This is how the Rashba explains Rava's question (see the Rashba's comments to 3b), and it is the approach adopted by several other commentators in explaining the possibility of mi-gufo capping chatzi nezek payments. Of course, this assumes that the Halakha le-Moshe mi-Sinai of tzerorot was a source of kula, leniency, and not the opposite; the tzerorot situation should really require full restitution, and the Halakha le-Moshe mi-Sinai reduces payments to chatzi nezek. Indeed, many Rishonim (see Tosafot 3b) viewed the Halakha le-Moshe mi-Sinai concept as a payment reducer, lending credibility to this reading of Rava. In fact, Rava himself (Bava Kama 17b) had already summarized his view of tzerorot by claiming that cases of kocho (indirect actions) are fundamentally considered gufo (as if the animal itself performed the action), and therefore should, in reality, require full restitution. However, the Halakha le-Moshe mi-Sinai reduced payments to half. Based on this, it is possible that Rava further speculated that the Halakha Le-Moshe mi-Sinai would impose mi-gufo limits as well. 

 

We have presented thus far two different options of explaining the possibility of applying mi-gufo limits to tzerorot. According to both of these explanations, the mi-gufo clause does not reflect any keren-like tendencies in tzerorot; the tzerorot phenomenon is based purely on its being indirect, not UNUSUAL  or IRREGULAR as keren. Mi-gufo may be applied to tzerorot DESPITE its differences from keren. According to the first explanation, mi-gufo is applied to ANY  reduced payment and is not a sub-clause of keren specifically. Alternatively, the Halakha le-Moshe mi-Sinai of tzerorot applied the mi-gufo cap as part of the general clemency applied to tzerorot. 

 

There is, however, a third option which may dramatically alter our view of tzerorot. Perhaps Rava was actually questioning whether tzerorot and keren are truly dissimilar. Tzerorot, like keren, may be considered "unusual;" the difference between tzerorot and conventional regel damage is not only the level of indirectness. Indirect damage is also irregular, and that DEVIANCE generates chatzi nezek. Without the Halakha le-Moshe mi-Sinai, we would not have assumed that such a slight irregularity would be meaningful. Once the Halakha le-Moshe mi-Sinai was asserted, tzerorot becomes a hybrid of regel and keren, and it is its keren tendencies that lead to its chatzi nezek reduction. If this is true and the payments reflect qualities of keren, perhaps additional halakhot of keren would apply – such as mi-gufo.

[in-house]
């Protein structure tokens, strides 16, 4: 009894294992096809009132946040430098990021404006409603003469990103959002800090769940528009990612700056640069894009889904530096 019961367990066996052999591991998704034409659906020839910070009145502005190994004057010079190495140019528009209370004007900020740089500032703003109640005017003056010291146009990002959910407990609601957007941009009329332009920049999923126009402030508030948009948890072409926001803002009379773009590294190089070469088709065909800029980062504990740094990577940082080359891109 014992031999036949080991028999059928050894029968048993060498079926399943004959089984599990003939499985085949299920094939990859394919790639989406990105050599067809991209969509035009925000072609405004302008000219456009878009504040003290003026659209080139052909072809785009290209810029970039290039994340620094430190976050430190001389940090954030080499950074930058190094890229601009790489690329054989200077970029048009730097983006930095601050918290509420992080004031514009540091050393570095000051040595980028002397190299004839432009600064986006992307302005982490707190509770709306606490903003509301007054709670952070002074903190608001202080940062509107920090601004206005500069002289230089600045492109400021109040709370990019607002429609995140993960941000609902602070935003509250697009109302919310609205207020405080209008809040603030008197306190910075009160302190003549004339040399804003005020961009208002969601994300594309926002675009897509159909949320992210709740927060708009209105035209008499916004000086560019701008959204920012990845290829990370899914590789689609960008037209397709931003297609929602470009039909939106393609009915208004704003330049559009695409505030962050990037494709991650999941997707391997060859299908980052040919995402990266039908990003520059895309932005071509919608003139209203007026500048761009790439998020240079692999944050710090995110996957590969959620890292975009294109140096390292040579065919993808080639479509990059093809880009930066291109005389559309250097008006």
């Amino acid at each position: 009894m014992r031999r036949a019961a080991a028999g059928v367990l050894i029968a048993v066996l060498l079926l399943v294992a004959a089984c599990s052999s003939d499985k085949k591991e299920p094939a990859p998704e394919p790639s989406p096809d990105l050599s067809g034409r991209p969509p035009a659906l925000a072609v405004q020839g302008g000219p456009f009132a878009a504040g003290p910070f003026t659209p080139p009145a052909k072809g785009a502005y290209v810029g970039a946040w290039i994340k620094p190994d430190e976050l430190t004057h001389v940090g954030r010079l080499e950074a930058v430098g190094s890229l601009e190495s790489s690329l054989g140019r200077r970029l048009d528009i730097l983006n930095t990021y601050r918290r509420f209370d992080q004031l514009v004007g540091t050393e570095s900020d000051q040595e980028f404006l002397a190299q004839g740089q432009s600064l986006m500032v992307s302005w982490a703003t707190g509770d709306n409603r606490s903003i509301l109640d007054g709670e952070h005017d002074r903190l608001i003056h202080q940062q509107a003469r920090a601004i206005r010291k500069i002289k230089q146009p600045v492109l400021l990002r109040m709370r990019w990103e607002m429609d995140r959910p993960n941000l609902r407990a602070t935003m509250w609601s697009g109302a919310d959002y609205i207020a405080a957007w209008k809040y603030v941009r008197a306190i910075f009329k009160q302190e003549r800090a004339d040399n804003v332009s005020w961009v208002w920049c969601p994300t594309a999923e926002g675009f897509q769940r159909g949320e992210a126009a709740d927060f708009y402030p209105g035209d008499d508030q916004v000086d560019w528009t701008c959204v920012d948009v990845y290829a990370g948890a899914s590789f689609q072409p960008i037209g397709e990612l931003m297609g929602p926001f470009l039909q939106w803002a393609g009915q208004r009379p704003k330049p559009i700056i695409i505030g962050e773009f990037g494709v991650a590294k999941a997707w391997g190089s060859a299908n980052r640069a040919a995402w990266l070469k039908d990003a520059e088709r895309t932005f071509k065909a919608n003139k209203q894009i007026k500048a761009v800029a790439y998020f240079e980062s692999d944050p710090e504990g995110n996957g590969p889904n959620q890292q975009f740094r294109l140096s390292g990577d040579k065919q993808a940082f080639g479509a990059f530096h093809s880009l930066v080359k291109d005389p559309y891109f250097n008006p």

This possibility of viewing tzerorot as not only indirect but irregular seriously challenges the conception of tzerorot as a pure tolada of regel. From this viewpoint, tzerorot would be considered a blend of keren and regel, absorbing halakhot of each. The (seemingly) unanimous exemption from payment in a reshut ha-rabbim (see Bava Kama 3b) would reflect the regel qualities, while the chatzi nezek payments would reflect its keren roots. Based on this dichotomy, Rava wonders whether the additional keren halakha of mi-gufo should apply to tzerorot as well.

 

This approach would force a reconsideration of Bava Kama 3b, which cited Rava's doubt about mi-gufo and contrasted it with R. Pappa's certainly that mi-gufo DOES NOT apply. That gemara seems to indicate that everyone accepts that tzerorot stems from regel; even Rava, who questioned the mi-gufo issue, would agree that one is exempt from damages in a reshut ha-rabbim in the case of tzerorot, as in regel. It would thus seem that tzerorot is firmly aligned solely with regel and has no keren roots.

 

In truth, a more careful reading of that gemara may demonstrate the ambivalence regarding tzerorot's status. The gemara wonders why tzerorot is affiliated with regel, and responds by identifying halakhot that tzerorot shares with regel. R. Pappa accepts two examples (exemption in reshut ha-rabbim and the inability to apply the mi-gufo cap), while Rava accepts only one regel-like halakha (since he may, in fact, require the non-regel mi-gufo cap in tzerorot cases). The gemara NEVER claims that tzerorot is INHERENTLY similar to REGEL because it exhibits no IRREGULARITY like keren. The gemara identifies halakhot that tzerorot shares with regel, not basic similarities. The gemara may be asserting that structurally, tzerorot is NOT PURELY regel, but rather a blend of keren and regel. The Halakha le-Moshe mi-Sinai clearly associates the HALAKHOT of tzerorot with those of regel, and the gemara therefore searches for those overlaps, but it is clear that tzerorot can not be INHERENTLY identified with regel, as it possesses strains of keren based on the IRREGULARITY of indirect damages.